Honestly, I am not sure how to introduce what happens below other than to make three things clear: One, this is an interview with both Vera Farmiga and Patrick Wilson because they have their third movie in The Conjuring series coming out this weekend, The Conjuring: The Devil Made Me Do It, in which they once again play paranormal investigators, Lorriane and Ed Warren. (In this one, based on a true story, they investigate the case of a man who killed a person while, he says, he was possessed by the devil.)
Two, no matter how anything reads, the mood was always pretty light – in that there was a lot of laughing. And three, when my Zoom call started the first thing I heard was a publicist sarcastically saying, “Okay … that went well.” Which means something did not go well and I was being thrust into the situation right after. And what happens next, well, let’s just say that both Farmiga and Wilson’s personalities are true forces of nature and this went to some very strange places.
See, now I feel like I’m following something sinister. And now me, the chucklehead, comes in…
Patrick Wilson: This is all true. This is good. Especially the word “chucklehead.” Well done.
The last time I talked to Vera was in 2010 and I remember you had just worked with James Caan and I had said I bet you have some stories and I’ll never forget: you paused, sighed, and just said, “Jimmy Caan.”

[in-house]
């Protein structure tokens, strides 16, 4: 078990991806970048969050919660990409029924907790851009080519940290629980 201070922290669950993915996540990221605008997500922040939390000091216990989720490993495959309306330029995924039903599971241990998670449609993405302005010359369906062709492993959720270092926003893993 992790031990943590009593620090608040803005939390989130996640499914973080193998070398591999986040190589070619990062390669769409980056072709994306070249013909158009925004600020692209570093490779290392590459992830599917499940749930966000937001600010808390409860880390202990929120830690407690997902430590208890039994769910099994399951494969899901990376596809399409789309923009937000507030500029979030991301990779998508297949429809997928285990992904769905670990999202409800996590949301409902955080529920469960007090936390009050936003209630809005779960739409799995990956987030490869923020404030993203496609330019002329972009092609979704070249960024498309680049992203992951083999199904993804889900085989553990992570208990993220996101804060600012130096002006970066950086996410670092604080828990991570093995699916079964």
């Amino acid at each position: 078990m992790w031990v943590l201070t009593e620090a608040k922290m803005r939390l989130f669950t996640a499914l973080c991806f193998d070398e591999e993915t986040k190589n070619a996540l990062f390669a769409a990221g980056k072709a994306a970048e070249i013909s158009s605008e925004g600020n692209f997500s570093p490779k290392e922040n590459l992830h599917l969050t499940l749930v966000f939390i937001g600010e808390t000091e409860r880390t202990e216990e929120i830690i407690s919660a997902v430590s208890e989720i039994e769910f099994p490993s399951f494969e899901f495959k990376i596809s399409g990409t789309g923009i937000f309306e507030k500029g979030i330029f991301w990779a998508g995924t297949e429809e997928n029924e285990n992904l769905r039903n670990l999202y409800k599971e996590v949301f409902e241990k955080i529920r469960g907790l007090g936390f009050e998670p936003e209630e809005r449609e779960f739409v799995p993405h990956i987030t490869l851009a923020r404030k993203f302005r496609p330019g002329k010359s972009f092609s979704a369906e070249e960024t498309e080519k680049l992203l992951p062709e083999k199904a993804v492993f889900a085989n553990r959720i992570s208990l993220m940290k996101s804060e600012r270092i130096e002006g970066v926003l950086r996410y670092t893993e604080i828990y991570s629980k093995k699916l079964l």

Vera Farmiga: Oh, lord. Jimmy Caan… Yeah. My lips are still zipped.
Patrick Wilson: Anytime you can say, “Jimmy Caan,” it’s good to go. You’re good by me.
Now that this is the third Conjuring movie, are you two friends? Do you text outside of work? Like how we hear, “oh, The Avengers are friends”…
Patrick Wilson: Well, they’re lying. No, I’m kidding. Yes, we text outside of work. Yes, we do.
And if secretly you don’t like each other, then I feel bad I brought that up.
Patrick Wilson: [Laughs] No. We like each other a lot.
Vera Farmiga: He is a solid presence in my life.
We’re really far into this franchise now. So I just assume you two have a good working relationship by this point.
Patrick Wilson: No one’s forcing us to do these movies. This is a choice. So I believe in making good choices in life, and this would be one of them, over and over.
So you didn’t sign a 10-movie contract eight years ago, and now you’re like, “Damn, I have seven more of these to do”?
Patrick Wilson: We did not. No.
So here’s something I keep wondering about when I watch these movies…
Patrick Wilson: You do a lot of wondering.
Yes, I do.
Patrick Wilson: Sorry. Keep going, keep going, keep going. [Laughing] Like I said, this is going great, this is going great. Keep going.